Wednesday, December 22, 2010


Still from Somewhere
Bluntly-stated Sofia Coppola’s fourth effort Somewhere isn’t her best work and after having raised the bar so high with The Virgin Suicides and Lost in Translation, expectations of Filmgoers have left her nowhere to go but down. Where the Film does succeed is that it is an engaging study of a character who is easy to dislike, while at the same time it is a heartfelt story of the least saccharine kind, brimming with a sense of hope and redemption.

Somewhere is a story about a lonely Film Star perhaps past his prime, Johnny Marco, who calls the famed Château Marmont home. Commitment-free, the Playboy beds many adoring Women throughout the Film, while drinking and partying on the excessive. One anonymous spiteful ex-Lover succinctly calls him in a Text Message, "an Asshole".

One day his twelve year-old Daughter Cleo (Elle Fanning, younger sister of Dakota) shows up unexpectedly for an undetermined period as her Mother Layla (Lala Sloatman) must sort through some personal issues. Although interfering with his structure-free lifestyle, Johnny soon finds the experience rewarding, ultimately forcing him to re-evaluate his priorities in life after having been spoiled by Hollywood as an eternal adolescent. Is it too late though for Johnny to turn his life around and accept himself as a Man and a Father?

If you’re expecting Melodrama and Action, Somewhere isn’t for you. Its pacing albeit a bit slow with many gaps of silence filled by reactions and facial pensiveness, has us feeling like silent passengers in a Johnny’s Sports Car, seeing the world through his eyes. And this perhaps is what places Coppola in another category of Filmmaker altogether with her keen sensibility in portraying life unedited.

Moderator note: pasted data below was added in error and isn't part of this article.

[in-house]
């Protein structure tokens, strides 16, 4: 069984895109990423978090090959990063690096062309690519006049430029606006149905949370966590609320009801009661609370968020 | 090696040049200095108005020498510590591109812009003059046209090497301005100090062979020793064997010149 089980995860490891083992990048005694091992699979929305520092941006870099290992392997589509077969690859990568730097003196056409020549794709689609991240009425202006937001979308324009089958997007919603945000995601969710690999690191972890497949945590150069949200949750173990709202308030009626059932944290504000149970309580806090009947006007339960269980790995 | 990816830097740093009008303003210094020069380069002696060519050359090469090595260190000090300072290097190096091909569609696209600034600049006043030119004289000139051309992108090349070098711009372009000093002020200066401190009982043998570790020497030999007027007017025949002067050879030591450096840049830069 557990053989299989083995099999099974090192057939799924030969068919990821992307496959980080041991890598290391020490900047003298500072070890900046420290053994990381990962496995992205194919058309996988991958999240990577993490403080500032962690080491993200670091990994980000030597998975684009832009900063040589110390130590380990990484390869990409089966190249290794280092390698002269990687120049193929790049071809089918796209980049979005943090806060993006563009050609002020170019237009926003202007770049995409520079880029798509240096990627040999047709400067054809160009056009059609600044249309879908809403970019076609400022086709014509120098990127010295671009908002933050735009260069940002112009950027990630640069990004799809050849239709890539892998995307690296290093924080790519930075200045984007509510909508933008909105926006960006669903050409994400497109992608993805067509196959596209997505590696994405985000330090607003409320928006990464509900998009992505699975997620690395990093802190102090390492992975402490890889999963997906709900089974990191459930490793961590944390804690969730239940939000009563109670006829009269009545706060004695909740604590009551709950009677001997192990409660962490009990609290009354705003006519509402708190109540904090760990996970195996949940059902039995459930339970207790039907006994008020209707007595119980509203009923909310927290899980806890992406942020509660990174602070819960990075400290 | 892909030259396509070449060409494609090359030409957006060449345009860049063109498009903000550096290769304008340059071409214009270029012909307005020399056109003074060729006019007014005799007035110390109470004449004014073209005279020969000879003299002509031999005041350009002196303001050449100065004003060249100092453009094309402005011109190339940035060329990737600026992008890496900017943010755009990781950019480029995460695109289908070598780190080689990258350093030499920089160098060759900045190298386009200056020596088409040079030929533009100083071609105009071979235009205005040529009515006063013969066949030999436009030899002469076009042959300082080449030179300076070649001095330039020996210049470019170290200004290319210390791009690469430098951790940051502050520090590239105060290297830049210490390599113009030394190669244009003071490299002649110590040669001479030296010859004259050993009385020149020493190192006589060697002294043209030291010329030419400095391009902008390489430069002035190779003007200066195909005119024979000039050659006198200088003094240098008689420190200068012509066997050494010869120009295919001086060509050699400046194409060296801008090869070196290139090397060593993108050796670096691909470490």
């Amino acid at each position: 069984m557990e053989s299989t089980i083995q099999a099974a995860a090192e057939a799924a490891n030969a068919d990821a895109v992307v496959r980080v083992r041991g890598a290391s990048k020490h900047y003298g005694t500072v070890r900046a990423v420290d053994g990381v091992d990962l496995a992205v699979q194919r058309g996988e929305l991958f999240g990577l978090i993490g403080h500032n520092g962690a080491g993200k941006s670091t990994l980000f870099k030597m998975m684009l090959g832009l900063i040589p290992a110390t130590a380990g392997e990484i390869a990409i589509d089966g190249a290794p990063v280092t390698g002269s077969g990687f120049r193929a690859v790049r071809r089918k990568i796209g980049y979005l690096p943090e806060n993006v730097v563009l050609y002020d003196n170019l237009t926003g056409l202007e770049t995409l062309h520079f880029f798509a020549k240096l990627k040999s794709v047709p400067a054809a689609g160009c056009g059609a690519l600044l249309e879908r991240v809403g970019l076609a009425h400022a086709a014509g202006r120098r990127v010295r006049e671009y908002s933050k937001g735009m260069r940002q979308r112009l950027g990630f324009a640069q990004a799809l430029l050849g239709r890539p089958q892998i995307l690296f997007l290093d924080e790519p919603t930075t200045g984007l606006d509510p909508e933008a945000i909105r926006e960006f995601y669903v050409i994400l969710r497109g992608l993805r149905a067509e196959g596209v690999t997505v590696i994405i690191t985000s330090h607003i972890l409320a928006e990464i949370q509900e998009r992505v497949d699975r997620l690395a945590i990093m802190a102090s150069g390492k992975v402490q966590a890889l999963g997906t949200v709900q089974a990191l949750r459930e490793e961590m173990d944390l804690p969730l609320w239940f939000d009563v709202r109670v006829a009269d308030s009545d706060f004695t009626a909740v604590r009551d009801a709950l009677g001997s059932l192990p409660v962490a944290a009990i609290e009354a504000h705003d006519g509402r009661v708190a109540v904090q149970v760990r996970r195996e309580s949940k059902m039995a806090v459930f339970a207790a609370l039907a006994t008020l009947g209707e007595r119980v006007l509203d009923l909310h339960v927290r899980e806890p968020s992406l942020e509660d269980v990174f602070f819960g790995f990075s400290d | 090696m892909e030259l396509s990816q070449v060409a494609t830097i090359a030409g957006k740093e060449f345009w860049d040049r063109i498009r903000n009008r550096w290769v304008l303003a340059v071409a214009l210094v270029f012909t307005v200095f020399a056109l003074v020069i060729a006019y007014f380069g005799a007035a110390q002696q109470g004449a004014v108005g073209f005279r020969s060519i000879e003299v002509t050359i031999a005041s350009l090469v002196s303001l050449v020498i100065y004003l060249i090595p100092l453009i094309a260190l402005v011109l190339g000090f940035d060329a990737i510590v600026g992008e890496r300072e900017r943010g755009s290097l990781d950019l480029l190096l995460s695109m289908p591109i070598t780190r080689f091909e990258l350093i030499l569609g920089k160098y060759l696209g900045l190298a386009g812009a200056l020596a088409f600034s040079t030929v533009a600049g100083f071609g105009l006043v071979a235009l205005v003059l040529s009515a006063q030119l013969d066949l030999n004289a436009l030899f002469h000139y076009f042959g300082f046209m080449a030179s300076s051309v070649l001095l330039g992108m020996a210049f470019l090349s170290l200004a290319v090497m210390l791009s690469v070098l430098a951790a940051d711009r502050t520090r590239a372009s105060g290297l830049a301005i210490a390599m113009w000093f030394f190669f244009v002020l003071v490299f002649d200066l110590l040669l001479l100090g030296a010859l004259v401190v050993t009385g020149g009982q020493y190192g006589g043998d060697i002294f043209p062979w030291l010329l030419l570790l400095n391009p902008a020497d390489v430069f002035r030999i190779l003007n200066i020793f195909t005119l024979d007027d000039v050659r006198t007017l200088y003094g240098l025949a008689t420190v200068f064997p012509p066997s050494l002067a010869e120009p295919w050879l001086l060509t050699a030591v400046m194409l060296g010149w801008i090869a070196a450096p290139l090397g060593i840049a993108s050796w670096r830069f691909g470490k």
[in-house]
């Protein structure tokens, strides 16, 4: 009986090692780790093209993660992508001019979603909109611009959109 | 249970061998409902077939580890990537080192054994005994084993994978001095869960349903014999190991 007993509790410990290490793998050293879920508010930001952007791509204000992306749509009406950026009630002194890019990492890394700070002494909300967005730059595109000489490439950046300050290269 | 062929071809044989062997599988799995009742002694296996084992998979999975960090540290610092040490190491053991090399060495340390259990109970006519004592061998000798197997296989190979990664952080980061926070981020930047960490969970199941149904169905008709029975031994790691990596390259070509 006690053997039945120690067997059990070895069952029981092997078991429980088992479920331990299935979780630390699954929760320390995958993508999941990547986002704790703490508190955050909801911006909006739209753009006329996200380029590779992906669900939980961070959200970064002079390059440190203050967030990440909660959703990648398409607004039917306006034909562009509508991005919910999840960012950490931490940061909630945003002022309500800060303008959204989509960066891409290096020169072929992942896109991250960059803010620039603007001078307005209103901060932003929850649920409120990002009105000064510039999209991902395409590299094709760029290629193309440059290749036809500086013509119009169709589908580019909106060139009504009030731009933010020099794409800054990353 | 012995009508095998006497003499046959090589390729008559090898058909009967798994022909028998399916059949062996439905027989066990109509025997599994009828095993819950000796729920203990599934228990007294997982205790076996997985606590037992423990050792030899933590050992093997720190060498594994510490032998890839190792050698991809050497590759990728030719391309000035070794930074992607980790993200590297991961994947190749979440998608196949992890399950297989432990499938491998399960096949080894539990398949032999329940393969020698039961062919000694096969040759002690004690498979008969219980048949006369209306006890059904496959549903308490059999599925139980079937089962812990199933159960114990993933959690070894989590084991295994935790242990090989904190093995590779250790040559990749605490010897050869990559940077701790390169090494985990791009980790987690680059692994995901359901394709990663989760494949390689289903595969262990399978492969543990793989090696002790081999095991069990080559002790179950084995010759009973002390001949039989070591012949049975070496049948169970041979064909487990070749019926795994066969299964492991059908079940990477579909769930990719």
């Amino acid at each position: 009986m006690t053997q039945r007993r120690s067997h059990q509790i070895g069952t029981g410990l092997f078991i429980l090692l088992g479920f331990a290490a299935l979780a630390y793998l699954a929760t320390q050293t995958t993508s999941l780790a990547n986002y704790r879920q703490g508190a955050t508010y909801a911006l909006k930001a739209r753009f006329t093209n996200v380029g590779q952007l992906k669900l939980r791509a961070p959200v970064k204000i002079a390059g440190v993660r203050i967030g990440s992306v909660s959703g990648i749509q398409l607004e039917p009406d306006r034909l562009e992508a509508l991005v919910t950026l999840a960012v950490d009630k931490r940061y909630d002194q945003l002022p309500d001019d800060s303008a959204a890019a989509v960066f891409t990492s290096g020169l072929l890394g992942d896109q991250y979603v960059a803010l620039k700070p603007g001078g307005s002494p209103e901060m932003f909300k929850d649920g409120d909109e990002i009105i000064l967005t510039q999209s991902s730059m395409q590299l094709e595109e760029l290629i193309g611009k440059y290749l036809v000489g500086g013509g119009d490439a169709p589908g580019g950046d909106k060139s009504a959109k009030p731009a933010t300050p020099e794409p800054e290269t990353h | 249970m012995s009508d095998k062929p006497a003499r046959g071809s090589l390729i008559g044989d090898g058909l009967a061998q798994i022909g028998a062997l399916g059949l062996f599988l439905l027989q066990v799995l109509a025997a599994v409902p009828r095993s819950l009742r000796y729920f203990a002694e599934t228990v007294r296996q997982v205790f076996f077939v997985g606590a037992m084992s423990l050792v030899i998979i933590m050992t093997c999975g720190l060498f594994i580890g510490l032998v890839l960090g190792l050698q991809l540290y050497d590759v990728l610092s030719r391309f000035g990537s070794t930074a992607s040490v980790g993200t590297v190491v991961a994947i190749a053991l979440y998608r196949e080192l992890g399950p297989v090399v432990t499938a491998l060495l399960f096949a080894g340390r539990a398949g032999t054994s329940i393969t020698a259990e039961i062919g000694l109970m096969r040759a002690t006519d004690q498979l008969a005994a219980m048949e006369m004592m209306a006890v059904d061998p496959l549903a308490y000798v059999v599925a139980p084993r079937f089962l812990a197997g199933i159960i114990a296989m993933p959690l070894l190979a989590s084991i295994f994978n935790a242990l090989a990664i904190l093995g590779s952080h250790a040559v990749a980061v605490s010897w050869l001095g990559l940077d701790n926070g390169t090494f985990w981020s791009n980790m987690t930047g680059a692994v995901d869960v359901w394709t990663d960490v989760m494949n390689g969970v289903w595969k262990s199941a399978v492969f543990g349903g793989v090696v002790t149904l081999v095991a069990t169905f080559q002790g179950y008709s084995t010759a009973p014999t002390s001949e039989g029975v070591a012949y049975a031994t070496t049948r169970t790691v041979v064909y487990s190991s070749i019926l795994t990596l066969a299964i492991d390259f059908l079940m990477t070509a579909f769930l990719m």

And in all honesty, the Film is chalk full of funny moments. Coppola has a unique sense of humour, knowing just how to draw humour from all things over-the-top. A scene which has Johnny at an Italian Awards Show, complete with tacky Golden Cat Sculptures plus sassy Dancers and Chanteuse, is irrefutably funny and typically fish-out-of-water, as is the case with many of her Heros/Heroines.

Other than the many fine visual moments helmed by Harris Sevides (Milk, Zodiac) effectively making us want to book a suite at Château Marmont, the best thing about Somewhere is that genuine Father-Daughter chemistry which both Dorff and Fanning possess as a duo. Fanning’s unadulterated view of the same World which has ruined her Father, is the one thing which keeps us grounded in this escape to the not-so-glamorous side of Hollywood. Without her, Dorff’s Johnny is incomplete.

Focus Features/Alliance Film’s Somewhere opens in select cities tomorrow and everywhere in North America on January 7, 2011. Grade: A-

To see my exclusive Recap of Somewhere's Toronto Premiere earlier this week with Stephen Dorff, click here.

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